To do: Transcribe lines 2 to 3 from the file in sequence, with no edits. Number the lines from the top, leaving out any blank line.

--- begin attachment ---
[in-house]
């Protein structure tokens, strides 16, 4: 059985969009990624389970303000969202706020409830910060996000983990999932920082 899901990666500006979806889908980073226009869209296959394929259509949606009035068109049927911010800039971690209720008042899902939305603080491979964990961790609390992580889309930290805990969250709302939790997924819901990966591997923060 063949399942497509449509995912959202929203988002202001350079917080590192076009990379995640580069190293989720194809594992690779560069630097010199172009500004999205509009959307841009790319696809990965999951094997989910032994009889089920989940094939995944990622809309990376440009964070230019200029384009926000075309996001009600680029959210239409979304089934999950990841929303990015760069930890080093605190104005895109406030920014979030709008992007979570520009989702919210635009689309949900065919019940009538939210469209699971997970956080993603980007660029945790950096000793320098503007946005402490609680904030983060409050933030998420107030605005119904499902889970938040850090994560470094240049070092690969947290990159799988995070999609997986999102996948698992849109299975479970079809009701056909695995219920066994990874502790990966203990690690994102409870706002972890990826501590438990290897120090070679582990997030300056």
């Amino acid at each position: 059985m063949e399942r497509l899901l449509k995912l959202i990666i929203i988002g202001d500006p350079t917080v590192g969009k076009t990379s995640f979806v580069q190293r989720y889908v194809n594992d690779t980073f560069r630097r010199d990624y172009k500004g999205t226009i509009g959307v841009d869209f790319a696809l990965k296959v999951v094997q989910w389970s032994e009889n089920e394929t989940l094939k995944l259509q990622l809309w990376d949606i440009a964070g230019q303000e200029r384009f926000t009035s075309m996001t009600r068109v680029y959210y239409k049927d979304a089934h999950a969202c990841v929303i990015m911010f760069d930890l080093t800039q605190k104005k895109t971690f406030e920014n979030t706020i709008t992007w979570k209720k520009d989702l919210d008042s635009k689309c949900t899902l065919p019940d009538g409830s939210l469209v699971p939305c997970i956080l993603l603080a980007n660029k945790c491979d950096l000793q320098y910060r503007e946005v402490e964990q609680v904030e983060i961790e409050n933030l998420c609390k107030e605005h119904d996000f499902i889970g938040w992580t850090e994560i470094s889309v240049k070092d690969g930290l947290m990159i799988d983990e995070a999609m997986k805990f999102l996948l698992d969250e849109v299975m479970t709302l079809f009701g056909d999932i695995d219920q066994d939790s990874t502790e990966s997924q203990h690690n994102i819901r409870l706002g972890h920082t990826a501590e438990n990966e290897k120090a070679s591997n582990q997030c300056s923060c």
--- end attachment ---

């Protein structure tokens, strides 16, 4: 059985969009990624389970303000969202706020409830910060996000983990999932920082 899901990666500006979806889908980073226009869209296959394929259509949606009035068109049927911010800039971690209720008042899902939305603080491979964990961790609390992580889309930290805990969250709302939790997924819901990966591997923060 063949399942497509449509995912959202929203988002202001350079917080590192076009990379995640580069190293989720194809594992690779560069630097010199172009500004999205509009959307841009790319696809990965999951094997989910032994009889089920989940094939995944990622809309990376440009964070230019200029384009926000075309996001009600680029959210239409979304089934999950990841929303990015760069930890080093605190104005895109406030920014979030709008992007979570520009989702919210635009689309949900065919019940009538939210469209699971997970956080993603980007660029945790950096000793320098503007946005402490609680904030983060409050933030998420107030605005119904499902889970938040850090994560470094240049070092690969947290990159799988995070999609997986999102996948698992849109299975479970079809009701056909695995219920066994990874502790990966203990690690994102409870706002972890990826501590438990290897120090070679582990997030300056």
């Amino acid at each position: 059985m063949e399942r497509l899901l449509k995912l959202i990666i929203i988002g202001d500006p350079t917080v590192g969009k076009t990379s995640f979806v580069q190293r989720y889908v194809n594992d690779t980073f560069r630097r010199d990624y172009k500004g999205t226009i509009g959307v841009d869209f790319a696809l990965k296959v999951v094997q989910w389970s032994e009889n089920e394929t989940l094939k995944l259509q990622l809309w990376d949606i440009a964070g230019q303000e200029r384009f926000t009035s075309m996001t009600r068109v680029y959210y239409k049927d979304a089934h999950a969202c990841v929303i990015m911010f760069d930890l080093t800039q605190k104005k895109t971690f406030e920014n979030t706020i709008t992007w979570k209720k520009d989702l919210d008042s635009k689309c949900t899902l065919p019940d009538g409830s939210l469209v699971p939305c997970i956080l993603l603080a980007n660029k945790c491979d950096l000793q320098y910060r503007e946005v402490e964990q609680v904030e983060i961790e409050n933030l998420c609390k107030e605005h119904d996000f499902i889970g938040w992580t850090e994560i470094s889309v240049k070092d690969g930290l947290m990159i799988d983990e995070a999609m997986k805990f999102l996948l698992d969250e849109v299975m479970t709302l079809f009701g056909d999932i695995d219920q066994d939790s990874t502790e990966s997924q203990h690690n994102i819901r409870l706002g972890h920082t990826a501590e438990n990966e290897k120090a070679s591997n582990q997030c300056s923060c």